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2024/08/08 - Guild Meeting - Flame Texturing Highly Figured Wood with Art Liestman

Flame Texturing Highly Figured Wood with Art Liestman
  • Thursday August 8th
  • Zoom IRD 
  • Zoom call opens a 6:15 for socializing
  • Meeting begins at 6:45 PM
  • Demonstration begins at 7 PM

Returning this month, artist and demonstrator, Art Liestman, is going to discuss flame texturing highly figured wood.  In turning a small bowl, Art will show his technique for "flame texturing" highly figured wood.  The textured wood can then either be left "as is" or colored with multiple layers of acrylic paints using a dry brush technique.  

As an example, Art will turn, flame texture, and color a “popcorn bowl” which ends up looking like stone. Burning and dry brushing are shown in detail, and a doughnut chuck is described and used. This demonstration is designed to be understandable and within the abilities of any members.

This demonstration will include 
photographs of pieces made with the technique plus diagrams made in advance, plus occasional text to explain details.

The turning is recorded in advance, which allows Art to narrate the process and to take questions as the video proceeds. The recording skips over time taken to sharpen tools (unless that’s an essential part of the demo) and to mount pieces on the lathe.

Art is able to show more steps of the process using video than he can actually do in a live in person demo. With a two-way video and audio link, I am able to “rewind” if requested and to fast forward through repetitive bits if the audience would like to do so.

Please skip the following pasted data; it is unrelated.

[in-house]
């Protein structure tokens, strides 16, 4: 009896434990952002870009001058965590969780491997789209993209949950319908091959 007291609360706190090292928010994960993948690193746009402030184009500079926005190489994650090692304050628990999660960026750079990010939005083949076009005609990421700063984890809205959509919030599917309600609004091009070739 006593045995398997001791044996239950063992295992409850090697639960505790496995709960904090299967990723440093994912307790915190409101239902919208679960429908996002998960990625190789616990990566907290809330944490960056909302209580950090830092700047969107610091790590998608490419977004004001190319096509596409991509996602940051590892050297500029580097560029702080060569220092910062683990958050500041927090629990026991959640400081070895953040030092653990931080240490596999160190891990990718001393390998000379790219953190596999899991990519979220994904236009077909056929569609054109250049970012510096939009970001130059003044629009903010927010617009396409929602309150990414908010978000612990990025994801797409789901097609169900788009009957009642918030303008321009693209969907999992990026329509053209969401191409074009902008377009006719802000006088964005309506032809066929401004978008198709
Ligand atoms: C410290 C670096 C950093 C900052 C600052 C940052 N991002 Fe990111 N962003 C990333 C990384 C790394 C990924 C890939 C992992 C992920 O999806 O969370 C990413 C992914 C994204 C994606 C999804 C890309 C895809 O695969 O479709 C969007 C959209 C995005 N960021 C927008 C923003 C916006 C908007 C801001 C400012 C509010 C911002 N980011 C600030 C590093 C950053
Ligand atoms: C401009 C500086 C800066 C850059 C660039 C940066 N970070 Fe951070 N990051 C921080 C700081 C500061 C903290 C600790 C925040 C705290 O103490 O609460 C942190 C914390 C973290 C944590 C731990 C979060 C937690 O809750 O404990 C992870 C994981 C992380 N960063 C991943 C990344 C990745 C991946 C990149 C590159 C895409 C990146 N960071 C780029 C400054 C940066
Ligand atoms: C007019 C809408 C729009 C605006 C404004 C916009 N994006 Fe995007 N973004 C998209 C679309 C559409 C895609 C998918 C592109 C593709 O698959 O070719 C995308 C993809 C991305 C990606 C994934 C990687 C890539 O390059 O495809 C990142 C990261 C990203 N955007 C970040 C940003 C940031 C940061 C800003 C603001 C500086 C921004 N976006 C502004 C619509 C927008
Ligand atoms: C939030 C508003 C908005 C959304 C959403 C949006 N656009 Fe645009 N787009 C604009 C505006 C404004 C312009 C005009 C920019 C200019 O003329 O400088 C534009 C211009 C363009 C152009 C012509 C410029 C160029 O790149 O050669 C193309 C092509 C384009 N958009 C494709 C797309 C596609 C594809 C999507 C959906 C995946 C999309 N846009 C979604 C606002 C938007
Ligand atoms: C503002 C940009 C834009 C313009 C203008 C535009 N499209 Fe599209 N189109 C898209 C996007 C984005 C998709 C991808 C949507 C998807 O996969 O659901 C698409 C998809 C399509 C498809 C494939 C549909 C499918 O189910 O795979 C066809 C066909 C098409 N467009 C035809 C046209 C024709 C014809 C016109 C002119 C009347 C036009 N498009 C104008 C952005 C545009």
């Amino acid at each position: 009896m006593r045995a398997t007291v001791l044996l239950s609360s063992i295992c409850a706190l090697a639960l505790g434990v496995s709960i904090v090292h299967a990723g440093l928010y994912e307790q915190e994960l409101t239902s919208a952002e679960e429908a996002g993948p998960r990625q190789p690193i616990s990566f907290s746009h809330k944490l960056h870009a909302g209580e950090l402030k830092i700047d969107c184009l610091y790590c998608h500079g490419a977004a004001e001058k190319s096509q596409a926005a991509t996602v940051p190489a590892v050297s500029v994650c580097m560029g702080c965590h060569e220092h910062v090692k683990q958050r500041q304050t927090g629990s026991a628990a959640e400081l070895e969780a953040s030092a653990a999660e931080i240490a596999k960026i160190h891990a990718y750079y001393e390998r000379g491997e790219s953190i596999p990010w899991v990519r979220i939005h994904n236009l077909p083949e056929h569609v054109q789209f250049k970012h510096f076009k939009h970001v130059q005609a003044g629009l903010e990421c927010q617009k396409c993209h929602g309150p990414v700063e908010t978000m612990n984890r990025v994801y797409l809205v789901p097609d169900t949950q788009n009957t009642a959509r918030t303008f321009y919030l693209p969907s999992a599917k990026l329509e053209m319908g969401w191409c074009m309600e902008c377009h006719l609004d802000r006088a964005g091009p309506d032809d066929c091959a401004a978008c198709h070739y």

About our Demonstrator:

Art Liestman
 likes to say "I just make stuff".  Indeed he does.  Art
 has been making and selling turned objects for over 20 years. He particularly likes making whimsical objects and objects that do not appear to be made on the lathe. His work has been featured in numerous shows and exhibitions, in various magazine articles, and in several books. Originally from Kansas, he has lived in Coquitlam, British Columbia for many years and is now retired from a career as a university Professor.

While working on an early wood working project, Art needed some round pieces and 
quickly discovered that turning wood on the lathe was quite addictive. At that point, he began to focus on woodturning rather than wood working. He spent a few years making the usual functional turned items, but a demonstration by Frank Sudol opened his eyes to the possibilities of expression in artistic woodturning. After taking a particularly illuminating class with Jacques Vesery, Art starting making his puzzling illusion vessels. Since then, his life in wood arts has continued to evolve.  Art now also enjoys exploring other surface enhancements using burning, pyrography, carving, and coloring. He has a particular interest in making pieces on the lathe that do not necessarily appear to be turned.  While Art is not opposed to working off the lathe, virtually every piece that he makes is based on a turned form.